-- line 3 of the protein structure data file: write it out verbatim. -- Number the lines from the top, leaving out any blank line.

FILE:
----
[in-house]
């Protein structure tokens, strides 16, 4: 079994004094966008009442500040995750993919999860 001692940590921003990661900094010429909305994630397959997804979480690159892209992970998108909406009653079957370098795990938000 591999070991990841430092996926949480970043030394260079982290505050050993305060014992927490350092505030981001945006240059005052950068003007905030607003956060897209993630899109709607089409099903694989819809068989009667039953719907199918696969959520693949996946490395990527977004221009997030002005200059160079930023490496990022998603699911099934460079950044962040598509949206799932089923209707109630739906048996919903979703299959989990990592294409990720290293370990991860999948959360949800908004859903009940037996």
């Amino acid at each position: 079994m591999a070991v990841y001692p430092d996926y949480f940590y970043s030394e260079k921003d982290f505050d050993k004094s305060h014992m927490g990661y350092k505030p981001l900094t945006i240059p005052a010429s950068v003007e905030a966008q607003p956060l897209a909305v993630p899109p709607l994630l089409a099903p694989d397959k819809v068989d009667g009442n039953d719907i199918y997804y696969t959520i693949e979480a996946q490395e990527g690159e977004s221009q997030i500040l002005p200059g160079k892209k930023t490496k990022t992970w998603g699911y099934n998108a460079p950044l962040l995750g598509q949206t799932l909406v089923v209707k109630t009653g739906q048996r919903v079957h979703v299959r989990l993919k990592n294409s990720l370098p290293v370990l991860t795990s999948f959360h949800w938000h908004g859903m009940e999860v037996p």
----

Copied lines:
């Amino acid at each position: 079994m591999a070991v990841y001692p430092d996926y949480f940590y970043s030394e260079k921003d982290f505050d050993k004094s305060h014992m927490g990661y350092k505030p981001l900094t945006i240059p005052a010429s950068v003007e905030a966008q607003p956060l897209a909305v993630p899109p709607l994630l089409a099903p694989d397959k819809v068989d009667g009442n039953d719907i199918y997804y696969t959520i693949e979480a996946q490395e990527g690159e977004s221009q997030i500040l002005p200059g160079k892209k930023t490496k990022t992970w998603g699911y099934n998108a460079p950044l962040l995750g598509q949206t799932l909406v089923v209707k109630t009653g739906q048996r919903v079957h979703v299959r989990l993919k990592n294409s990720l370098p290293v370990l991860t795990s999948f959360h949800w938000h908004g859903m009940e999860v037996p």